British Army targets Fortnite and Call of Duty gamers to join their ranksJanuary 3, 2019
Gaming fans are in the sights of Army recruiters trying to boost intake to the next level.
In a series of bizarre posters they insist millennials obsessed with games such as Fortnite and Call of Duty have vital skills that could be put into service for their country.
Bosses hope 16 to 24-year-olds will answer their plea for “me-me-me millennials, class clowns, binge gamers, phone zombies, snowflakes and selfie addicts”.
A youngster previously mocked for staying in playing video games will be “championed by the Service for his stamina”, according to the latest edition of Soldier magazine.
A supermarket trolley worker “mocked by colleagues as a slow millennial” will be seen by the Army as a “perfectionist”, it claims.
Video games now account for more than 50% of UK entertainment sales
Colonel Ben Wilde, assistant head of Army recruiting, said: “They have a level of technical know-how my generation generally doesn’t possess.
“People embarking on their professional life often don’t just want a job. Their self-worth is important to them, they want to do something that matters.”
The campaign, out this month from private sector firm Capita, has the slogan: “Your Army Needs You.”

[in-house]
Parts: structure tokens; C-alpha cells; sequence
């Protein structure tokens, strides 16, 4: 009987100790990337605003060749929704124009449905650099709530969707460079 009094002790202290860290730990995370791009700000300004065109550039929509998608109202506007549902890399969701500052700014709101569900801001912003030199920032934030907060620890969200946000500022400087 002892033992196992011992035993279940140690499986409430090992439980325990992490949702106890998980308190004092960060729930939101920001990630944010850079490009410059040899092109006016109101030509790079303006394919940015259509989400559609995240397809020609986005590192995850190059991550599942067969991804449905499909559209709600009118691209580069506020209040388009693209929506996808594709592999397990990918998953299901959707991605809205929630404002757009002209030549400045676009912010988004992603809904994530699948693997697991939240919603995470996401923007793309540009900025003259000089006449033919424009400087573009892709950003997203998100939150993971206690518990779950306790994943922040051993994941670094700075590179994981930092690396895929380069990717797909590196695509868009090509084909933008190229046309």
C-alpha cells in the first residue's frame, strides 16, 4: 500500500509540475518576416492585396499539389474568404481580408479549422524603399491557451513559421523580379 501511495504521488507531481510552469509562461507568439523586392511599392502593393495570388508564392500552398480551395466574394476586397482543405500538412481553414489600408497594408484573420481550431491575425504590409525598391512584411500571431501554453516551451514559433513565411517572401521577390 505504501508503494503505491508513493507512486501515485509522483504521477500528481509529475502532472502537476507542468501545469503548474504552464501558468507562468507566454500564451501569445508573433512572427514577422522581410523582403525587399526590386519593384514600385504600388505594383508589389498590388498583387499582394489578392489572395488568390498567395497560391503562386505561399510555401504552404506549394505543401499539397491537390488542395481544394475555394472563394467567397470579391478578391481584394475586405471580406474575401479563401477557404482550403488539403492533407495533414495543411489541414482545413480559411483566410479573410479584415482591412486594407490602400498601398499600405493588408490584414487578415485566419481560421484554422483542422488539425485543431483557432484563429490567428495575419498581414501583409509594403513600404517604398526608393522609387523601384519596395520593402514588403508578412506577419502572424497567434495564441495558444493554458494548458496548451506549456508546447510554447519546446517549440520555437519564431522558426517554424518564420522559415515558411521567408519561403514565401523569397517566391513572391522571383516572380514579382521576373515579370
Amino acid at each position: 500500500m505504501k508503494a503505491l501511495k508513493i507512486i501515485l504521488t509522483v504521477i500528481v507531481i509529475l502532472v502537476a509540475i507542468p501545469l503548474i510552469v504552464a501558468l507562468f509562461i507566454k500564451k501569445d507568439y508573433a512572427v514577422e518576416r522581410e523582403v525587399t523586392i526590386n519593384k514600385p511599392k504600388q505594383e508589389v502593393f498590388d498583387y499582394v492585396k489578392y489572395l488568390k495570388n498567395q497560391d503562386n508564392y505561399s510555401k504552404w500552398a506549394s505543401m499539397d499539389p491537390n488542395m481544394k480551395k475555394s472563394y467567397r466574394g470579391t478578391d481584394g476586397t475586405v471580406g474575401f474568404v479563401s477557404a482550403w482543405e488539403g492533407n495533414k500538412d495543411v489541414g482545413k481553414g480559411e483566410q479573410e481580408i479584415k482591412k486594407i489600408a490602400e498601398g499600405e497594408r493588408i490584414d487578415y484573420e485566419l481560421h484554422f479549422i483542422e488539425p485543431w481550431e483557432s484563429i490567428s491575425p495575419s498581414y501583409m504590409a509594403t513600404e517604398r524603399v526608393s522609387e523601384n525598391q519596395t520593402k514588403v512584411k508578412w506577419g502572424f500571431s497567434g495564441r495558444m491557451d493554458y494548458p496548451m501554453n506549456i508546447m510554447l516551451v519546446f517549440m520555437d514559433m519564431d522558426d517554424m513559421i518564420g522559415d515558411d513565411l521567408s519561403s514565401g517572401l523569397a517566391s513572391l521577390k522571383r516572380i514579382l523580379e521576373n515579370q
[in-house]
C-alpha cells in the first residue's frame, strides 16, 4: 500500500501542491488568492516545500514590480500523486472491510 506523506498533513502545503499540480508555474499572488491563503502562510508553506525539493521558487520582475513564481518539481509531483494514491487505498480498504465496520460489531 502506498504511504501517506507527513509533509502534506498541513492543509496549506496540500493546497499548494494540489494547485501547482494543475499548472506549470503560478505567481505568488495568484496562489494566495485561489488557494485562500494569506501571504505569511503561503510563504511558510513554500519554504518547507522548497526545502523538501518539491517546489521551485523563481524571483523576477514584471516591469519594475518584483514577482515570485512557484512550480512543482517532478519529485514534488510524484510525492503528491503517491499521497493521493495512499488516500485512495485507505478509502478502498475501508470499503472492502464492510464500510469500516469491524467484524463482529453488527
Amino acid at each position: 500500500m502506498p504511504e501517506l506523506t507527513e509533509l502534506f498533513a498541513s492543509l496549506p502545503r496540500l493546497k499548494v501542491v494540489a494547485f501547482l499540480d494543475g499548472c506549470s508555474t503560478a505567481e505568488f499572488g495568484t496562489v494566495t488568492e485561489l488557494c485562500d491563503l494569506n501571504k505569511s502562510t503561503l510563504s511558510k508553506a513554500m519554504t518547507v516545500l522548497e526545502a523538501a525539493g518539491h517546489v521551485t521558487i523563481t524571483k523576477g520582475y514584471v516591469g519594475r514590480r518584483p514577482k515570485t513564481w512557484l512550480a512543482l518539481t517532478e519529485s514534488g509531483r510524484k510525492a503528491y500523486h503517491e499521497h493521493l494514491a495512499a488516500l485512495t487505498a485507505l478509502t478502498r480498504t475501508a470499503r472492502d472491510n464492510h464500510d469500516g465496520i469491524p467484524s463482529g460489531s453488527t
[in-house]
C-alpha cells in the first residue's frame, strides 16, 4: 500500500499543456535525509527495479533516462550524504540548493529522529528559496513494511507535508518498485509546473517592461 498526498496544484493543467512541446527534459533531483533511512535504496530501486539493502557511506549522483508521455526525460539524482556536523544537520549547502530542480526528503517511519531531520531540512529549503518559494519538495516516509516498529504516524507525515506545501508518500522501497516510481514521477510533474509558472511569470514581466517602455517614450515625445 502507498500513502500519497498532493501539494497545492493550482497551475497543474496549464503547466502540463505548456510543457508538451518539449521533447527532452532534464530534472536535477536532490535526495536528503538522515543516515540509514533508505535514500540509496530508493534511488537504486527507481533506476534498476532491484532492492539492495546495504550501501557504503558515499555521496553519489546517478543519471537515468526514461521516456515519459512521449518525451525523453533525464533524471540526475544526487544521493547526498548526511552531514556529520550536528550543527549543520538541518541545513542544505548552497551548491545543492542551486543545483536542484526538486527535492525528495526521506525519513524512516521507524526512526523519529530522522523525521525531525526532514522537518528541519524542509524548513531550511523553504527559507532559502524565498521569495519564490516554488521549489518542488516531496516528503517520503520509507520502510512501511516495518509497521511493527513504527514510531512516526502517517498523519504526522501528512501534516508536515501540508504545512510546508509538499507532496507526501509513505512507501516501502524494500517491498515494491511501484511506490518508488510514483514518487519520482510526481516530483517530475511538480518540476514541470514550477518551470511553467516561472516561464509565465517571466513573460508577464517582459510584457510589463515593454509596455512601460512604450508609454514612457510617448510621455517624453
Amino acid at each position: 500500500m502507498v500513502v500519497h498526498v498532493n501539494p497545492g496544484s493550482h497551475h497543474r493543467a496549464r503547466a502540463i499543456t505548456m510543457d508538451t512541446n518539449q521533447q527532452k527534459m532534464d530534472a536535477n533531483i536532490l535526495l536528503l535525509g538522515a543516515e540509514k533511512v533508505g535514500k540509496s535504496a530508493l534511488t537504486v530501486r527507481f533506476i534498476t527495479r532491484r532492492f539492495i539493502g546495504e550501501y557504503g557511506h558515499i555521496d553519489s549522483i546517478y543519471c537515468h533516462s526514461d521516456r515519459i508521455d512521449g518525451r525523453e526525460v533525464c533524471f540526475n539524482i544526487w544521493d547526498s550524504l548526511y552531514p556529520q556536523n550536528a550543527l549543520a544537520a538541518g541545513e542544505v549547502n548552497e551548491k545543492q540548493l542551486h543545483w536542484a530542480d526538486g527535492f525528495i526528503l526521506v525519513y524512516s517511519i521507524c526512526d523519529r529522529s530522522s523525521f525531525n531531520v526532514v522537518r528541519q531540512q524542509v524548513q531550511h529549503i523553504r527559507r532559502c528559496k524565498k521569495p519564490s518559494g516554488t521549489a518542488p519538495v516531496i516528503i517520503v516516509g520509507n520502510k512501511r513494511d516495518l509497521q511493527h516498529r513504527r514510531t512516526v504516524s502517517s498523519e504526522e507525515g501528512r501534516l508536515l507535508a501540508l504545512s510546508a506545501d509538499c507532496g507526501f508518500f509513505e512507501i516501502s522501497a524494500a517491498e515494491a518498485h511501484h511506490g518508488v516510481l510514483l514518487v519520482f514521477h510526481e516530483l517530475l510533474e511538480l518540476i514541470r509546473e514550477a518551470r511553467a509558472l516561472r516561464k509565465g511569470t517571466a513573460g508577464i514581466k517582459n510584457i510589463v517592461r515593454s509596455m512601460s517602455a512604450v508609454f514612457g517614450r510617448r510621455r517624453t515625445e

Capita has failed to meet staffing levels every year since landing the recruitment contract in 2012 in a Ministry of Defence cost-cutting drive, and has had to pay millions of pounds in “efficiency fines”.
The Army has around 78,000 troops, its smallest number since the Crimean War more than 150 years ago.
In 1960 it had 258,000 but numbers have been falling ever since, dropping to just 110,000 in 2000.
The MoD wants to increase it to 82,000 by next year, but admits it is unlikely to reach that level. Applications are at a five-year high, having risen by over a quarter in recent years.
Colonel Richard Kemp, former commander of British forces in Afghanistan, told the Mirror: “Every person who is a potential recruit should be targeted, because the Army needs them.
"We’ve seen with recruits who were part of what was then called the ‘PlayStation Generation’ in Afghanistan what tremendous things they can achieve. But it can only work if the recruitment process works.”
Defence Secretary Gavin Williamson said: “People are fundamental to the Army.
"The ‘Your Army Needs You’ campaign is a powerful call to action.”
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